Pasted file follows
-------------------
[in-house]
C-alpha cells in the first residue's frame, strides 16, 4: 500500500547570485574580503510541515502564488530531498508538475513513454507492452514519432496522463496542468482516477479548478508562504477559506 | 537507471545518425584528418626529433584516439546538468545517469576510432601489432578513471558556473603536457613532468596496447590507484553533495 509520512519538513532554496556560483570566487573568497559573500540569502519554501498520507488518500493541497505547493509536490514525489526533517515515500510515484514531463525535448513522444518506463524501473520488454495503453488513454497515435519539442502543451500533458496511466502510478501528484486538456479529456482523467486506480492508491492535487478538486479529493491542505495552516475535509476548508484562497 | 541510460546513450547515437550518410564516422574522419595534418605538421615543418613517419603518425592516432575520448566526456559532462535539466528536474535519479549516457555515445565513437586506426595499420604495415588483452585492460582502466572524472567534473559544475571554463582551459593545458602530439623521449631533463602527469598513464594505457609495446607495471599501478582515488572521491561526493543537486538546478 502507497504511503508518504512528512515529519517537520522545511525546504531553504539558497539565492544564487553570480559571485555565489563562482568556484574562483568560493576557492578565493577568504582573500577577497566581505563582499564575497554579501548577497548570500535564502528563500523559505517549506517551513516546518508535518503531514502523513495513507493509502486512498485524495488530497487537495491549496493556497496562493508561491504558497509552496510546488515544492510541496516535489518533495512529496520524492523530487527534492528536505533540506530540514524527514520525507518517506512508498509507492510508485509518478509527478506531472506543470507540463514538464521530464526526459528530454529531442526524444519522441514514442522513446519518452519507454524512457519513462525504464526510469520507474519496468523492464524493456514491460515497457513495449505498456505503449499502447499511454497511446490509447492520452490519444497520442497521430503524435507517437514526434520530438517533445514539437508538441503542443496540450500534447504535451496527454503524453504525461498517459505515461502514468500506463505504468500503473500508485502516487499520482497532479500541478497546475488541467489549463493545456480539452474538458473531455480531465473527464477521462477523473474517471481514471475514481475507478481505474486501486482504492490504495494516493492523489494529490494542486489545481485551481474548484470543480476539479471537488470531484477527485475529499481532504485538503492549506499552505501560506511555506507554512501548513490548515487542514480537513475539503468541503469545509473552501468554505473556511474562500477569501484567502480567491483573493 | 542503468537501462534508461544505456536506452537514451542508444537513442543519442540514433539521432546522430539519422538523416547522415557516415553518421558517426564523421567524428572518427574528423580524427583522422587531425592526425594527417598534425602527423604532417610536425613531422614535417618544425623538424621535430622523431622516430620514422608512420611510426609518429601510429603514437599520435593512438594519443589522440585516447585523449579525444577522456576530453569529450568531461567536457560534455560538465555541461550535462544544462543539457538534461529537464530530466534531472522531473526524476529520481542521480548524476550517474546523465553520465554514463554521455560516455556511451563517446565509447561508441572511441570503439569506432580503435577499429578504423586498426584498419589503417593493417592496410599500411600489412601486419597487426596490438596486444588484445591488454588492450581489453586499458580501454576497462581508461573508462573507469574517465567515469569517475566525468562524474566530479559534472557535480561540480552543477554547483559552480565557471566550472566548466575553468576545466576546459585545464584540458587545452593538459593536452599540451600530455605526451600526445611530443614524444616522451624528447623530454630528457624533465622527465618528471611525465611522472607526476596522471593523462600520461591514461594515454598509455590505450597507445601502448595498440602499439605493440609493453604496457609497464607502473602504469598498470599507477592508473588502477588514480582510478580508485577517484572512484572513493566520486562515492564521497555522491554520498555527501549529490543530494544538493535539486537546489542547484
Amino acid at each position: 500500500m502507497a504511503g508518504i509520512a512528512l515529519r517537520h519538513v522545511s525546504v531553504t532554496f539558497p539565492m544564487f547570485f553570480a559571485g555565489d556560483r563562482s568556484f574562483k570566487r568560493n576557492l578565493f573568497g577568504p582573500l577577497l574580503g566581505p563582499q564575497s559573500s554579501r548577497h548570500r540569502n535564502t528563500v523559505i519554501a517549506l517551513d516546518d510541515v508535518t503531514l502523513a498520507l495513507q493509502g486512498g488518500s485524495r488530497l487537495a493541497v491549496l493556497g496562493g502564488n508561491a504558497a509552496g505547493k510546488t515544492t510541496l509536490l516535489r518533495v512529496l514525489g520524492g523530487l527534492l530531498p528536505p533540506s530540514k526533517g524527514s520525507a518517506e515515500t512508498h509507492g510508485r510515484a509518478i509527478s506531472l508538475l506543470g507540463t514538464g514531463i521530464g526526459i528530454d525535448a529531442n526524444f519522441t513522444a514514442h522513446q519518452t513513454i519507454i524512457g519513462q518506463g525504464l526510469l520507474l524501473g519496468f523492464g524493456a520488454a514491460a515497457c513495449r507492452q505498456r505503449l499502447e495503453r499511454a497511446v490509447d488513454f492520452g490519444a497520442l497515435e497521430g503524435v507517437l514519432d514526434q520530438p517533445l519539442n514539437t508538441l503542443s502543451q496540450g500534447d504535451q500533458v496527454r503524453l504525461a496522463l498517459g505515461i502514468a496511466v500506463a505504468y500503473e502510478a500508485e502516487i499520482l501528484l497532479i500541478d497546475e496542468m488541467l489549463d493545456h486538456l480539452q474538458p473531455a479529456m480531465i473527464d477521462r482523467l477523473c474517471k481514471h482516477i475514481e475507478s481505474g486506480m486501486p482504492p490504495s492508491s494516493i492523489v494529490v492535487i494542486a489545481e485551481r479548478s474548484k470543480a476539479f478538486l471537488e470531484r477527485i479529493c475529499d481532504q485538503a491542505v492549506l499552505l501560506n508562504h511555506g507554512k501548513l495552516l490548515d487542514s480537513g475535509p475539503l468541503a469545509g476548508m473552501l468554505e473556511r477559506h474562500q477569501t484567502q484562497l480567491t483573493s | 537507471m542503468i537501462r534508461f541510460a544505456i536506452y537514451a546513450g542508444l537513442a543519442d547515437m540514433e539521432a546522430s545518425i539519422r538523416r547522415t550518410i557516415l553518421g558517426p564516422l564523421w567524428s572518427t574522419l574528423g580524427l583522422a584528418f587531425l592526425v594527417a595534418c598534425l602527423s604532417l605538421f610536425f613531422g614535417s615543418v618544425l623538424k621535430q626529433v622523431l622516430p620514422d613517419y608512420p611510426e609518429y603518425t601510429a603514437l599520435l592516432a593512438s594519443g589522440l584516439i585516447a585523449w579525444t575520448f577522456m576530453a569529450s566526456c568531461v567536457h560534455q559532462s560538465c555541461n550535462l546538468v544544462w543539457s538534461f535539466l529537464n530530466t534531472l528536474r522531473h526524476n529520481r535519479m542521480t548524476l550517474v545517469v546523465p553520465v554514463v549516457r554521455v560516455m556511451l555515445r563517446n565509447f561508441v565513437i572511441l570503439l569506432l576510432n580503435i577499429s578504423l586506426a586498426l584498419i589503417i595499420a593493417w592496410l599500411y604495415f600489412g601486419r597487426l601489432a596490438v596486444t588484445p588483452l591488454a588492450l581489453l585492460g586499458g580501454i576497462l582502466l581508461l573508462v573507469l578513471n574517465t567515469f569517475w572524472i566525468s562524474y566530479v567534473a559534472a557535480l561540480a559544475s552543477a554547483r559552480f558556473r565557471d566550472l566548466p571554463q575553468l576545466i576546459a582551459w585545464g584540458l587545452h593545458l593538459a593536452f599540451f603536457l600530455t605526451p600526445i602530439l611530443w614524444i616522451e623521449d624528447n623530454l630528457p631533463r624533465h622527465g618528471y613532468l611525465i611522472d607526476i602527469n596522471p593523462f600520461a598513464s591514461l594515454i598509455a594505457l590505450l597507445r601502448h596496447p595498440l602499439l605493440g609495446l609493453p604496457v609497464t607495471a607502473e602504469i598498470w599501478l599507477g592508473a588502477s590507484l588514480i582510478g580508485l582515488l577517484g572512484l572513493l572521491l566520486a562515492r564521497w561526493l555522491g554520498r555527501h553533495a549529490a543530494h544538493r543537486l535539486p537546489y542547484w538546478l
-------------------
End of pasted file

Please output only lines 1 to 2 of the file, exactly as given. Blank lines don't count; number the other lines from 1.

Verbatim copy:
[in-house]
C-alpha cells in the first residue's frame, strides 16, 4: 500500500547570485574580503510541515502564488530531498508538475513513454507492452514519432496522463496542468482516477479548478508562504477559506 | 537507471545518425584528418626529433584516439546538468545517469576510432601489432578513471558556473603536457613532468596496447590507484553533495 509520512519538513532554496556560483570566487573568497559573500540569502519554501498520507488518500493541497505547493509536490514525489526533517515515500510515484514531463525535448513522444518506463524501473520488454495503453488513454497515435519539442502543451500533458496511466502510478501528484486538456479529456482523467486506480492508491492535487478538486479529493491542505495552516475535509476548508484562497 | 541510460546513450547515437550518410564516422574522419595534418605538421615543418613517419603518425592516432575520448566526456559532462535539466528536474535519479549516457555515445565513437586506426595499420604495415588483452585492460582502466572524472567534473559544475571554463582551459593545458602530439623521449631533463602527469598513464594505457609495446607495471599501478582515488572521491561526493543537486538546478 502507497504511503508518504512528512515529519517537520522545511525546504531553504539558497539565492544564487553570480559571485555565489563562482568556484574562483568560493576557492578565493577568504582573500577577497566581505563582499564575497554579501548577497548570500535564502528563500523559505517549506517551513516546518508535518503531514502523513495513507493509502486512498485524495488530497487537495491549496493556497496562493508561491504558497509552496510546488515544492510541496516535489518533495512529496520524492523530487527534492528536505533540506530540514524527514520525507518517506512508498509507492510508485509518478509527478506531472506543470507540463514538464521530464526526459528530454529531442526524444519522441514514442522513446519518452519507454524512457519513462525504464526510469520507474519496468523492464524493456514491460515497457513495449505498456505503449499502447499511454497511446490509447492520452490519444497520442497521430503524435507517437514526434520530438517533445514539437508538441503542443496540450500534447504535451496527454503524453504525461498517459505515461502514468500506463505504468500503473500508485502516487499520482497532479500541478497546475488541467489549463493545456480539452474538458473531455480531465473527464477521462477523473474517471481514471475514481475507478481505474486501486482504492490504495494516493492523489494529490494542486489545481485551481474548484470543480476539479471537488470531484477527485475529499481532504485538503492549506499552505501560506511555506507554512501548513490548515487542514480537513475539503468541503469545509473552501468554505473556511474562500477569501484567502480567491483573493 | 542503468537501462534508461544505456536506452537514451542508444537513442543519442540514433539521432546522430539519422538523416547522415557516415553518421558517426564523421567524428572518427574528423580524427583522422587531425592526425594527417598534425602527423604532417610536425613531422614535417618544425623538424621535430622523431622516430620514422608512420611510426609518429601510429603514437599520435593512438594519443589522440585516447585523449579525444577522456576530453569529450568531461567536457560534455560538465555541461550535462544544462543539457538534461529537464530530466534531472522531473526524476529520481542521480548524476550517474546523465553520465554514463554521455560516455556511451563517446565509447561508441572511441570503439569506432580503435577499429578504423586498426584498419589503417593493417592496410599500411600489412601486419597487426596490438596486444588484445591488454588492450581489453586499458580501454576497462581508461573508462573507469574517465567515469569517475566525468562524474566530479559534472557535480561540480552543477554547483559552480565557471566550472566548466575553468576545466576546459585545464584540458587545452593538459593536452599540451600530455605526451600526445611530443614524444616522451624528447623530454630528457624533465622527465618528471611525465611522472607526476596522471593523462600520461591514461594515454598509455590505450597507445601502448595498440602499439605493440609493453604496457609497464607502473602504469598498470599507477592508473588502477588514480582510478580508485577517484572512484572513493566520486562515492564521497555522491554520498555527501549529490543530494544538493535539486537546489542547484